The legendary Bill Tilman wasn’t afraid of many things. Having survived the slaughter in the trenches of WWI, fighting with Tito’s partisans in WWII, establishing the route by which Everest was finally conquered and then late in life sailing a succession of elderly Bristol Channel pilot cutters to climb remote peaks in the polar regions, he proved that again and again. His life of adventure was a model of simplicity, frugality and self-sufficiency – ‘every herring should hang by its own tail’ was a favourite dictum. He only admitted to one fear when planning his latter day voyages to the ends of the earth, the short trip down the Lymington river through the moorings to the open seas and freedom, and claimed to have insured his boats for that stretch alone.
Few of us could emulate his exploits, and not just because Bill Tilman possessed more courage in his little finger than most of us possess in our entire bodies, but would we agree with his views of the need for insurance? Sailing our craft anywhere these days almost certainly demands insurance, at third party level at the very least. It is now very difficult to navigate in European waters without insurance, and one of the first things that officials will want to inspect on arrival in a new port is the certificate of insurance.
To Insure Or Not?
On our voyage so far we’ve met a few crews traveling without insurance. Generally they have been in rugged steel boats, or elderly wooden craft, either too hard up to insure them, or they espouse the philosophy that self-preservation is more important, pointing to belt and braces rigging and heavy ground tackle with multiple anchors.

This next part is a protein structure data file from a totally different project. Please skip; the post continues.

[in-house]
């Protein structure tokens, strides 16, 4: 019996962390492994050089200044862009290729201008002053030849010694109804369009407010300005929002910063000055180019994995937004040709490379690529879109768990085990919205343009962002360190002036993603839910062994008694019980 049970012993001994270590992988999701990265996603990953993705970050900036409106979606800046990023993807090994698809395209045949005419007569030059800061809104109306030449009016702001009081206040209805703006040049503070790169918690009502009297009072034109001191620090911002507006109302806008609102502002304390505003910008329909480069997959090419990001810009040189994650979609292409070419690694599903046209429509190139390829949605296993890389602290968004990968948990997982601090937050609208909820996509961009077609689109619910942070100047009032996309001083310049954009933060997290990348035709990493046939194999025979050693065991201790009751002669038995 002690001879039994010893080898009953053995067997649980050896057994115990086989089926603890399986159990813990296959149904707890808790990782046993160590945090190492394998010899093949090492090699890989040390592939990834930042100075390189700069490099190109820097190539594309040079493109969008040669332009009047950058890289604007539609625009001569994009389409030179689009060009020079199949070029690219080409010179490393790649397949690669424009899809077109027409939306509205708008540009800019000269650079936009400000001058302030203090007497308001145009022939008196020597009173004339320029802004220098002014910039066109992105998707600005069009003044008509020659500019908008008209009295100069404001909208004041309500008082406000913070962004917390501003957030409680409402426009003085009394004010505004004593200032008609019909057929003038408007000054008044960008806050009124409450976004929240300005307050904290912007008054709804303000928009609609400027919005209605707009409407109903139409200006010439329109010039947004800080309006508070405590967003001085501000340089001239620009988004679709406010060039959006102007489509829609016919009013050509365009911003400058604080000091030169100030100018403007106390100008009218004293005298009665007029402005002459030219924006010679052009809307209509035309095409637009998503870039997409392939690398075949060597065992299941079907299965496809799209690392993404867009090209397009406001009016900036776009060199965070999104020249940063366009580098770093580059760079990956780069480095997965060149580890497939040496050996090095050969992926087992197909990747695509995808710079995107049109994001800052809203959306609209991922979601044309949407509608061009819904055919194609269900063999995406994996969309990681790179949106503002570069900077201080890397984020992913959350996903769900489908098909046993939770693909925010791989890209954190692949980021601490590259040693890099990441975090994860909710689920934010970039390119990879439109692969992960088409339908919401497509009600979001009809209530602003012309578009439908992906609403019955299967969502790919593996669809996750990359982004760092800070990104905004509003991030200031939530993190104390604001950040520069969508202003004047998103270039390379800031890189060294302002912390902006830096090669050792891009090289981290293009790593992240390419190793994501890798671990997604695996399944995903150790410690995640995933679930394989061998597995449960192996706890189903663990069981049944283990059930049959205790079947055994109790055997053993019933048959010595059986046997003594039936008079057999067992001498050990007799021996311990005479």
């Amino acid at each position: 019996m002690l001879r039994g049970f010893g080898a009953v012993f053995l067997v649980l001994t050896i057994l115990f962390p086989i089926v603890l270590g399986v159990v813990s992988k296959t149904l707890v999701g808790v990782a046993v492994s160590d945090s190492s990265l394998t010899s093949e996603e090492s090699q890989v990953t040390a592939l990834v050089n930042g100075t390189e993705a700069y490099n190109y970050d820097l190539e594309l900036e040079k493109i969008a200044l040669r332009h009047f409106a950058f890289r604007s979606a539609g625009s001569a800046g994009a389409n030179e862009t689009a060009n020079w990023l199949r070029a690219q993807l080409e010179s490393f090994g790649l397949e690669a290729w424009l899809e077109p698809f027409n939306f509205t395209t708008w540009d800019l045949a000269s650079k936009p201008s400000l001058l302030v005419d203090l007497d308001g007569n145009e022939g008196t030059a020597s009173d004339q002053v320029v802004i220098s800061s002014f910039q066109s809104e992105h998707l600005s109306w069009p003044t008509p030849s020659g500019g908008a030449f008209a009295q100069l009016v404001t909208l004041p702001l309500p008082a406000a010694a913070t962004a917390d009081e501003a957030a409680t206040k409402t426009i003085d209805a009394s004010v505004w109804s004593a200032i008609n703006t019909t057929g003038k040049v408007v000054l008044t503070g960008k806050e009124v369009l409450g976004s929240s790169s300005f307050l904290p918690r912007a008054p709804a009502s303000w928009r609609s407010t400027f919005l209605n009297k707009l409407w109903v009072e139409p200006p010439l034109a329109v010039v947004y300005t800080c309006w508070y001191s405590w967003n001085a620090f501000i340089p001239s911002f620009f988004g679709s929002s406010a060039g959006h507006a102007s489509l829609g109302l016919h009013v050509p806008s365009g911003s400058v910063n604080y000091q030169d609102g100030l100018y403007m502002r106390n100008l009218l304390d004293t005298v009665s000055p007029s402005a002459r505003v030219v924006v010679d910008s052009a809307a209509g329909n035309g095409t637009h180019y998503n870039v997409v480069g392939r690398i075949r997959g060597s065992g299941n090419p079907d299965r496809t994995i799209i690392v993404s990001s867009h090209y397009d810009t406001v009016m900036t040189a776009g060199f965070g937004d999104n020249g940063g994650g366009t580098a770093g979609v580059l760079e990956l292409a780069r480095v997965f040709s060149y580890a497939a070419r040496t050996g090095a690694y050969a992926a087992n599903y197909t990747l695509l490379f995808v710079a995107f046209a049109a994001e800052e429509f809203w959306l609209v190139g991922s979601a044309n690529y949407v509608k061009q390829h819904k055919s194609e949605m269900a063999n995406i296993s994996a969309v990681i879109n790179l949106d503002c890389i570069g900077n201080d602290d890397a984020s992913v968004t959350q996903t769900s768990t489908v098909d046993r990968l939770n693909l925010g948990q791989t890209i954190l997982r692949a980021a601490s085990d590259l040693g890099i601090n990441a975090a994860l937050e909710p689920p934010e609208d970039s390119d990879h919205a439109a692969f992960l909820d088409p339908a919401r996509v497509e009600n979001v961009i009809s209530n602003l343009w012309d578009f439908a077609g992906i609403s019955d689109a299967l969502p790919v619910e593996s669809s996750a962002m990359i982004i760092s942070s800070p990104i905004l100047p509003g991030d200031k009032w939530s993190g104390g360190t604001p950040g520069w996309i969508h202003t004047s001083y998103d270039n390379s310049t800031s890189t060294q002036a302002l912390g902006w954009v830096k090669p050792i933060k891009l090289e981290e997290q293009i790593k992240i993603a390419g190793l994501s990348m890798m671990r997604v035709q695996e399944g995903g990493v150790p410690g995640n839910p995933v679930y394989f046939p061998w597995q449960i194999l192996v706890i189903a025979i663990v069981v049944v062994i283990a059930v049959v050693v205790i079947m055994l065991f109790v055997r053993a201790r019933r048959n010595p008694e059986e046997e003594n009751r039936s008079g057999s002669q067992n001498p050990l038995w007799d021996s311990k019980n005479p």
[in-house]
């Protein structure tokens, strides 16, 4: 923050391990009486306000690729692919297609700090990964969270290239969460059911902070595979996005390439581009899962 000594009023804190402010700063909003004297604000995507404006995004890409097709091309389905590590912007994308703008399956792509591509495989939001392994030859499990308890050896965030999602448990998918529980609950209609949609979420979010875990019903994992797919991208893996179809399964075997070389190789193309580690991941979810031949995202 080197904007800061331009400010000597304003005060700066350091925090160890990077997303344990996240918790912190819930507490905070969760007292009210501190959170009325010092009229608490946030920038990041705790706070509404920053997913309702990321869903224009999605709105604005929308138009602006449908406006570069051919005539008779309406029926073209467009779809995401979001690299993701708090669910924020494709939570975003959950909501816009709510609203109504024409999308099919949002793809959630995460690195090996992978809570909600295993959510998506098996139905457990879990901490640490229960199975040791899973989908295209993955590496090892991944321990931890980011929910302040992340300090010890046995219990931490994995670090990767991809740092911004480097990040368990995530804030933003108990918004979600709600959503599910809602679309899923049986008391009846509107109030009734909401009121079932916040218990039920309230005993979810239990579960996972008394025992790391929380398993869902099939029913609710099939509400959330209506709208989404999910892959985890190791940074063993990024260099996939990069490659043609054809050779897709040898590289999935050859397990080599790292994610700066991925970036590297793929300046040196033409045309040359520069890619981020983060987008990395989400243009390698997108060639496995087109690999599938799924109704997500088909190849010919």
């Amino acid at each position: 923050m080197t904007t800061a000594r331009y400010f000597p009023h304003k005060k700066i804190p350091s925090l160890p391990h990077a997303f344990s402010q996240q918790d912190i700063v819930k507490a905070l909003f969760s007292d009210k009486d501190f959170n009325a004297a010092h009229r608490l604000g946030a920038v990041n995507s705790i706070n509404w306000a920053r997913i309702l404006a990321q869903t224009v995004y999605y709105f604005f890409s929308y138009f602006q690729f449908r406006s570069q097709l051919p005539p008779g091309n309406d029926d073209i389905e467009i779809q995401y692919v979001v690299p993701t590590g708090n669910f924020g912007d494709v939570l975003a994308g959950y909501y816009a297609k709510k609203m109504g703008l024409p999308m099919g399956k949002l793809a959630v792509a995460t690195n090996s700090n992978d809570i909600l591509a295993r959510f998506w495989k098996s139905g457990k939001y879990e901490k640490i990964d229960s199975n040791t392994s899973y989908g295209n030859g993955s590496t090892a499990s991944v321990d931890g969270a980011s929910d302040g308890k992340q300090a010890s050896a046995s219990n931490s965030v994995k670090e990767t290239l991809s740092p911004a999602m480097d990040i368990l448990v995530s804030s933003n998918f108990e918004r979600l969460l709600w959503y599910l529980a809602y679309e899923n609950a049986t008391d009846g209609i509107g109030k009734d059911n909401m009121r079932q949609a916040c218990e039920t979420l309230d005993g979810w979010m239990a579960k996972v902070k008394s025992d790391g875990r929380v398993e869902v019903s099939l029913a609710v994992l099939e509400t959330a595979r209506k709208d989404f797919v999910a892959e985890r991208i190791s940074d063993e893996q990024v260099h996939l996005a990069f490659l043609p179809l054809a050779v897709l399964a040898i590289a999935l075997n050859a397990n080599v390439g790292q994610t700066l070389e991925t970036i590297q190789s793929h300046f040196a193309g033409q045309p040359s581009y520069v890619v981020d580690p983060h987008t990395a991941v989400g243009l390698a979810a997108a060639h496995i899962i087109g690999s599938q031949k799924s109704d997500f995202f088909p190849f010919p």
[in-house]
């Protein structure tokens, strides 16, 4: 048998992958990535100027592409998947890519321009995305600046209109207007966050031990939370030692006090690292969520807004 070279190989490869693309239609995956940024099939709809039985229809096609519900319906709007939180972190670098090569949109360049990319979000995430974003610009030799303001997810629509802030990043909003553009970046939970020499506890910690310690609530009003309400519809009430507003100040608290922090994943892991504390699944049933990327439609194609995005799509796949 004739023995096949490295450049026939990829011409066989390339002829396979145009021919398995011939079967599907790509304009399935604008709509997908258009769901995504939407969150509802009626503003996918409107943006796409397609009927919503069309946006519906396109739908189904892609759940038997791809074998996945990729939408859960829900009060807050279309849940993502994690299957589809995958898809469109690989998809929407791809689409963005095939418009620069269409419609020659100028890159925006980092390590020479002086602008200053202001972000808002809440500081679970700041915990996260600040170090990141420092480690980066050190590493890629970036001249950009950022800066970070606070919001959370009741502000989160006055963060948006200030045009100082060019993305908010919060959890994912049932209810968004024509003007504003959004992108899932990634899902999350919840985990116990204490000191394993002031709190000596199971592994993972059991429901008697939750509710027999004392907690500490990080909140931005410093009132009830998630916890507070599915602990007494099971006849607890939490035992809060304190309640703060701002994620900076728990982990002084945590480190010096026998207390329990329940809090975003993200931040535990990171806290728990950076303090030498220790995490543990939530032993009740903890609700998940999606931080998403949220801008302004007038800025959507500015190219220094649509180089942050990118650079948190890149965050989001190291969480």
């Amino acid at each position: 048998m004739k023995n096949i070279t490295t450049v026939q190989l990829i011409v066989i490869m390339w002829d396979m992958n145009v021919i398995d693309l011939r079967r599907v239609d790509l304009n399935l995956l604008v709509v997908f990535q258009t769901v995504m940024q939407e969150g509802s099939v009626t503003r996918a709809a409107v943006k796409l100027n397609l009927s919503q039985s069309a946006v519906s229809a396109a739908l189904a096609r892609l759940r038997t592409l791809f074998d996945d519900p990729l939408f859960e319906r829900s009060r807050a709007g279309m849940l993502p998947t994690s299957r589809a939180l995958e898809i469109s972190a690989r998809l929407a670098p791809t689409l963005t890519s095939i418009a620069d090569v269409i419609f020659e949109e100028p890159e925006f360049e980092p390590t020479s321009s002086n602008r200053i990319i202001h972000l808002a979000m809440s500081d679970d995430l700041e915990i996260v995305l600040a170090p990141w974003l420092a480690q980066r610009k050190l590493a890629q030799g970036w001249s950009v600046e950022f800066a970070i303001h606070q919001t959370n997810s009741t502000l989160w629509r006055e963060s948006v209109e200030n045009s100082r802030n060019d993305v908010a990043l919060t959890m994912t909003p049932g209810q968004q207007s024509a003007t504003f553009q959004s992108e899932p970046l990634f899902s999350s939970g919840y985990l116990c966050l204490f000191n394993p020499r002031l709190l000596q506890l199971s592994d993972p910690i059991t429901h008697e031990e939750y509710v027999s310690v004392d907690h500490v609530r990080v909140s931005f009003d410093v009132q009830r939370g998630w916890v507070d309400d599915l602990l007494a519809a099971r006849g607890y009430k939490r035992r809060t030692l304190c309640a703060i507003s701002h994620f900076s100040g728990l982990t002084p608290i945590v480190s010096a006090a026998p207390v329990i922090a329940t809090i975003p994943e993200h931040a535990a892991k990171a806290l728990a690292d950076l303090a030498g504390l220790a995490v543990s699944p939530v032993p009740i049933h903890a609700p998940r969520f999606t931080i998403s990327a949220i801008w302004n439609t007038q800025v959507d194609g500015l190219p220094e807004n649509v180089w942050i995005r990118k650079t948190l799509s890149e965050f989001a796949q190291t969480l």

Most have flown under the wire by anchoring everywhere, and avoiding any harbour where papers are likely to be inspected. ‘Sailing without insurance is a frame of mind’ as one German skipper put it to me.
But Not For Us
Whilst it’s hard not to admire such nerve, and we heartily agree with the need to be ready for anything, sailing Pèlerin without insurance was never going to be an option for us.
She is our home and most of everything we possess, and although the insurance premiums are hefty they are definitely a price worth paying, not just for our peace of mind concerning our investment, but also in terms of our responsibility to others in the event of an accident.
It’s also true that it is becoming harder to sail a yacht to some of the most remote places without insurance or permits. Entering the national parks in Greenland or the Antarctic now demands substantial insurance as part of a permit, not just to cover the cost of rescue, but also to cover any environmental damage caused.
Failure to obtain the relevant permit and insurance for such places leaves the crew open to prosecution in their home country, and may even result in more draconian legislation or restrictions on yachts wishing to visit in the future.
It’s A Changed World
What Bill Tilman would have made of such pathetic concerns is debatable, but equally what he would have made of his old country in these times perhaps even more so.